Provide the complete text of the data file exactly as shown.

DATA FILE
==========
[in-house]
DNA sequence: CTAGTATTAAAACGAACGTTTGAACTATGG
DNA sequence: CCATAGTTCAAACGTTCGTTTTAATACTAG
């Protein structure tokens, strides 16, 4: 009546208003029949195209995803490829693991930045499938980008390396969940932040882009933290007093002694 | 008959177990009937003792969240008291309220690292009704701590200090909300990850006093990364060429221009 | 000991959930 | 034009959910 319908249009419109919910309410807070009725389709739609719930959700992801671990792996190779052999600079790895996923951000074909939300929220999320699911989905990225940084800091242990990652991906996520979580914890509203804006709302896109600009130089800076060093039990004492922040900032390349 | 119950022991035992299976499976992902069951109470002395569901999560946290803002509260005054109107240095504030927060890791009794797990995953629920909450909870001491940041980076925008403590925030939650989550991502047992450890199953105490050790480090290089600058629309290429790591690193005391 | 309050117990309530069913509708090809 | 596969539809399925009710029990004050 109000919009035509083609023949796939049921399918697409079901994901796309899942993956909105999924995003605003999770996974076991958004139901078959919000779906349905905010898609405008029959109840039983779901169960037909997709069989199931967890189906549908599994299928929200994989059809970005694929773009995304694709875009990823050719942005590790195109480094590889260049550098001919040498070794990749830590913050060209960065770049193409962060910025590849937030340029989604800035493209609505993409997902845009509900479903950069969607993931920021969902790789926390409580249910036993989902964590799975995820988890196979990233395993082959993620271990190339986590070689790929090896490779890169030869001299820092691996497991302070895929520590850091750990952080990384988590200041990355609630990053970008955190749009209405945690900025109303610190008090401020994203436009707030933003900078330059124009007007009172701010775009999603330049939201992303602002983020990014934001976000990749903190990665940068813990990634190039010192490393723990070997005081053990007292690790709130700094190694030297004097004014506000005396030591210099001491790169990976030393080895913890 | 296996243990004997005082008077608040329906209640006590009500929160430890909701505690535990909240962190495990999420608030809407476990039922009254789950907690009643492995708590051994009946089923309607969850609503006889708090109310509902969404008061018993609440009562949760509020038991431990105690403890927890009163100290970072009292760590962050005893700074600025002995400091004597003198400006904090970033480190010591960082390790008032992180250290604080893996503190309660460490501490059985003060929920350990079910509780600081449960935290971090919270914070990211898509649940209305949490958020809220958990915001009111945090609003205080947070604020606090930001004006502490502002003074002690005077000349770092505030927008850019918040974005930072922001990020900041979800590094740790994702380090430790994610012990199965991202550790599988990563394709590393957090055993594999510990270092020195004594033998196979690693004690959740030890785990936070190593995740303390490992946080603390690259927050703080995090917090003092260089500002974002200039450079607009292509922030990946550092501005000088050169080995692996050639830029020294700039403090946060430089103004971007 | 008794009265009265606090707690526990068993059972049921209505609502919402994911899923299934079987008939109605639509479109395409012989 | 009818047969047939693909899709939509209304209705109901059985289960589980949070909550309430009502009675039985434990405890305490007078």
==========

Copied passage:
[in-house]
DNA sequence: CTAGTATTAAAACGAACGTTTGAACTATGG
DNA sequence: CCATAGTTCAAACGTTCGTTTTAATACTAG
């Protein structure tokens, strides 16, 4: 009546208003029949195209995803490829693991930045499938980008390396969940932040882009933290007093002694 | 008959177990009937003792969240008291309220690292009704701590200090909300990850006093990364060429221009 | 000991959930 | 034009959910 319908249009419109919910309410807070009725389709739609719930959700992801671990792996190779052999600079790895996923951000074909939300929220999320699911989905990225940084800091242990990652991906996520979580914890509203804006709302896109600009130089800076060093039990004492922040900032390349 | 119950022991035992299976499976992902069951109470002395569901999560946290803002509260005054109107240095504030927060890791009794797990995953629920909450909870001491940041980076925008403590925030939650989550991502047992450890199953105490050790480090290089600058629309290429790591690193005391 | 309050117990309530069913509708090809 | 596969539809399925009710029990004050 109000919009035509083609023949796939049921399918697409079901994901796309899942993956909105999924995003605003999770996974076991958004139901078959919000779906349905905010898609405008029959109840039983779901169960037909997709069989199931967890189906549908599994299928929200994989059809970005694929773009995304694709875009990823050719942005590790195109480094590889260049550098001919040498070794990749830590913050060209960065770049193409962060910025590849937030340029989604800035493209609505993409997902845009509900479903950069969607993931920021969902790789926390409580249910036993989902964590799975995820988890196979990233395993082959993620271990190339986590070689790929090896490779890169030869001299820092691996497991302070895929520590850091750990952080990384988590200041990355609630990053970008955190749009209405945690900025109303610190008090401020994203436009707030933003900078330059124009007007009172701010775009999603330049939201992303602002983020990014934001976000990749903190990665940068813990990634190039010192490393723990070997005081053990007292690790709130700094190694030297004097004014506000005396030591210099001491790169990976030393080895913890 | 296996243990004997005082008077608040329906209640006590009500929160430890909701505690535990909240962190495990999420608030809407476990039922009254789950907690009643492995708590051994009946089923309607969850609503006889708090109310509902969404008061018993609440009562949760509020038991431990105690403890927890009163100290970072009292760590962050005893700074600025002995400091004597003198400006904090970033480190010591960082390790008032992180250290604080893996503190309660460490501490059985003060929920350990079910509780600081449960935290971090919270914070990211898509649940209305949490958020809220958990915001009111945090609003205080947070604020606090930001004006502490502002003074002690005077000349770092505030927008850019918040974005930072922001990020900041979800590094740790994702380090430790994610012990199965991202550790599988990563394709590393957090055993594999510990270092020195004594033998196979690693004690959740030890785990936070190593995740303390490992946080603390690259927050703080995090917090003092260089500002974002200039450079607009292509922030990946550092501005000088050169080995692996050639830029020294700039403090946060430089103004971007 | 008794009265009265606090707690526990068993059972049921209505609502919402994911899923299934079987008939109605639509479109395409012989 | 009818047969047939693909899709939509209304209705109901059985289960589980949070909550309430009502009675039985434990405890305490007078």